InstaPoetry

April is fast coming to a close, and as a final salute to National Poetry Month, I am posting a new poem and a review of a poetry collection. The poem was written in response to a prompt over at Imaginary Garden with Real Toads, which is fast becoming my favorite site to find other poets and a plethora of unique and thoughtful writing. The poetry collection I received for free over at Goodreads, in exchange for an honest review.

InstaPoetry: 100 words or less, taken from a photo outside my window. 

Isabelle 

IMG_0542

 

Perched in her own space, eyes closed
she basks in the morning light, warming her fur
as I write my poem, feeling the soft April breeze
rush in from the open window.
The street is quiet, no cars going past
no children playing, only an occasional chattering
of birds, a light rustling of leaves
sounds of motors whirring on distant roads.
She opens one eye, looks up at my camera
stretches her face to mine, meows, hops down
stalking towards the front door, tail upright
telling me to end my poem and let her out
into the glorious sunshine.

Copyright April 29 2016 Stacie Eirich

Thanks for visiting my blog — Have a wonderful weekend, and I’ll see you on the flip side. Stacie

I come from

I wrote today’s poem in response to a writing prompt called “Where do I come from?” over at Imaginary Garden with Real Toads The prompt idea came from the video above – a beautiful trailer for the documentary film We Are Poets. The prompt is one of many you can find there — part of an ongoing write-a-poem-a-day series during April for National Poetry Month.

I come from 

I come from flat lands, rows of corn in endless open fields
dark brown, rich soil and maple trees,
clear blue skies, puffy white cotton clouds, red Cardinal birds
sticky, hot humid summers, nights spent chasing fireflies
bomb pops and drippy Dairy Queen cones
“Shake your love” and “I think were alone now” on my hot pink cassette radio
metal swing sets and square swimming pools
games of Mother May I, hopscotch and kickball
freezing cold winters with frozen icicles, five foot snow drifts blocking the drive
sliding down mountains of white, tasting cold flakes and building fat snowmen
I come from Childhood and Home.
I come from heavy backstage curtains, dusty mustard yellow
a stage, warping from asbestos in the roof above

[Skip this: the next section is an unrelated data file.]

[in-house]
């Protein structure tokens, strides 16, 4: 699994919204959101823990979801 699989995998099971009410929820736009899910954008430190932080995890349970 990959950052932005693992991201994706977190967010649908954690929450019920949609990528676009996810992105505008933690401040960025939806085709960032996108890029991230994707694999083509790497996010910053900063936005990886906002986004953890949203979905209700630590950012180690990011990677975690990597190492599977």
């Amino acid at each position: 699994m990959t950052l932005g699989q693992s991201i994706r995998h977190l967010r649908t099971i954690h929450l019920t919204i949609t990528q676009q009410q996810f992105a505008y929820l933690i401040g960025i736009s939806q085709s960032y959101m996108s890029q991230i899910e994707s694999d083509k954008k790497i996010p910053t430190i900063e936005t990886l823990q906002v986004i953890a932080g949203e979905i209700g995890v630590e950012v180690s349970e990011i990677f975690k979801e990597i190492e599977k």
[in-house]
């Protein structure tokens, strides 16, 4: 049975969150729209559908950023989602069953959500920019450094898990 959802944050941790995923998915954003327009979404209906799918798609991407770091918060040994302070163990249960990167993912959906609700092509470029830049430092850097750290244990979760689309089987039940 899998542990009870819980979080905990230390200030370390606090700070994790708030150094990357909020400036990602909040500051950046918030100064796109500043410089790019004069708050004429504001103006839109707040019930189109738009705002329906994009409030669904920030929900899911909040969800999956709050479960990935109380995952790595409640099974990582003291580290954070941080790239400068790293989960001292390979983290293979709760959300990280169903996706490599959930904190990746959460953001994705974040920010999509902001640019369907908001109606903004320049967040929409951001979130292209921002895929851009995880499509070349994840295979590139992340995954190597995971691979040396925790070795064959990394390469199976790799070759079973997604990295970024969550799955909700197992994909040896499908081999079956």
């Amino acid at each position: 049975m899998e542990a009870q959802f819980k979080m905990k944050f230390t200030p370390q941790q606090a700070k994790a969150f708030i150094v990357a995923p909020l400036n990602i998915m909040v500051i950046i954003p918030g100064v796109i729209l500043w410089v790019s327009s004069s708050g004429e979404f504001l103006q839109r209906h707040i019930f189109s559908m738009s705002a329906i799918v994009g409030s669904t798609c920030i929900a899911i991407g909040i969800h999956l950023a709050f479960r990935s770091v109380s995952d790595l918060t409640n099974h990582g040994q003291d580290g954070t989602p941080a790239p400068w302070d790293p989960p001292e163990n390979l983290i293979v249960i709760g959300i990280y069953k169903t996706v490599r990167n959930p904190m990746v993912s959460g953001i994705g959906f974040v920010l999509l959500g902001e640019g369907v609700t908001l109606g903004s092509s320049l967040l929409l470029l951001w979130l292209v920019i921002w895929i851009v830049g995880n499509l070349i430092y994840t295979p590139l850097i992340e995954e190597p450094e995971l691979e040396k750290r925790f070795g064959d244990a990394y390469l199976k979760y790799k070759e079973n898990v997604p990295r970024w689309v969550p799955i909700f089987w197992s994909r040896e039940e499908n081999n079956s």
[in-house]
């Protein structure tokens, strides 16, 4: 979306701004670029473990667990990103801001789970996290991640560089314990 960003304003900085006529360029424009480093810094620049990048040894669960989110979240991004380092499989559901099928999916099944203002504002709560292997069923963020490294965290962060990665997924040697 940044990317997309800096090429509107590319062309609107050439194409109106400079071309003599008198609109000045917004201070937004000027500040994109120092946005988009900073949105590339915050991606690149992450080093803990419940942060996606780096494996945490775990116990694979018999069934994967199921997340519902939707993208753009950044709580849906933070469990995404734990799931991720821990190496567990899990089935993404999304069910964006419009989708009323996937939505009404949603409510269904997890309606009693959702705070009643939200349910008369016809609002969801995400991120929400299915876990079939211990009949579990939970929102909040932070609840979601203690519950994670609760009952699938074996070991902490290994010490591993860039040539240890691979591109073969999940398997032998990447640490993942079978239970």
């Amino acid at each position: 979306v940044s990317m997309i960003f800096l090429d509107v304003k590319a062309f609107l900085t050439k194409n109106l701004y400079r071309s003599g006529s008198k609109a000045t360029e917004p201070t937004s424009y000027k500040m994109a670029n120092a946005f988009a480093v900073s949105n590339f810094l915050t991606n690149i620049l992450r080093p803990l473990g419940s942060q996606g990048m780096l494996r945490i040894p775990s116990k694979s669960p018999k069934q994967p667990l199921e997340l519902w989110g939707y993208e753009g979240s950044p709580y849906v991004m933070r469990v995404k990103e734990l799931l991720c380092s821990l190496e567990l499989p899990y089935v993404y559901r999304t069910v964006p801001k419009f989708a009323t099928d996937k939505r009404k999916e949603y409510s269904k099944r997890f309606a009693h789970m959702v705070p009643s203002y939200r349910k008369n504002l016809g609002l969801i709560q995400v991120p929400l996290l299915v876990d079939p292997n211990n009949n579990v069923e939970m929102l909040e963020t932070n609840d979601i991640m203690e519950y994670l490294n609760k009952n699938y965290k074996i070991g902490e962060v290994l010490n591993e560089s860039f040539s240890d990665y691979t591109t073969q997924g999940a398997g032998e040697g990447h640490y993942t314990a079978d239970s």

acoustic guitars, black and white piano keys
sheets upon sheets of lined staff paper, hymnals and black folders
hours upon hours of rehearsal, warm bottles of throat tea
I come from the Stage and Music.
I come from paperbacks and hardbacks, textbooks, bibles
memoirs and fantasies and adventures
journal pages smudged with pencil, stained with ink
jumbled thoughts, feelings, metaphors, sonnets – poems
I come from Stories and Dreams.
I come from the campus quad, broad sidewalks amongst oak trees
large, weathered buildings with small windows, claustrophobic practice rooms
a stone castle filled with strings and brass
nights spent in library shelves, studying in partitioned desks
sentences, phrases, quotes, paragraphs parceled together into
drafts – personal narratives, persuasive essays, critical analysis
I come from Study and Knowledge.
I come from a mother who packed lunches, drove to dance class
cheered at every performance, sewed clothes and colored pictures
a father who played Springsteen and Mellencamp, strummed his guitar
helped me with math homework, mowed lawn, washed cars and always 
kissed me goodnight.
I come from Family and Love.

Planting the Bean

I wrote this poem this past week —  on a beautiful, warm spring afternoon after my children had come home from school. As the temperature begins to rise and we move quickly into summer, with all its activities and exhaustive heat — it is the moments like these that I want to hold tight to.

Planting the Bean

My son, age 6, pulls on his blue rain boots

telling me of ladybug colors

aphids and Holland flowers
swinging through the spring breeze.
Holland
 “Today I got picked.” he says “for the treasure chest.”
He asks for new rain boots in
fire colors: red, orange, yellow
sliding, climbing, kicking balls
across the grass.
Running out to the
green swings, he checks to see
if his bean is growing
brought home from Kindergarten class
in its paper cup.
Birds chatter in the breeze
dogs bark, breaking the quiet
he finds the best spot
plants his bean
pressing the dirt down with his hands.
Bean sprout
 He rushes in to get a cup of water
brings it to his little bean
watering the soil so it will grow.
 His own garden of a childhood spring day.
He shows his big sister
they swing beside one another
laughing together
in the late afternoon sun.
 
Copyright April 24 Stacie Eirich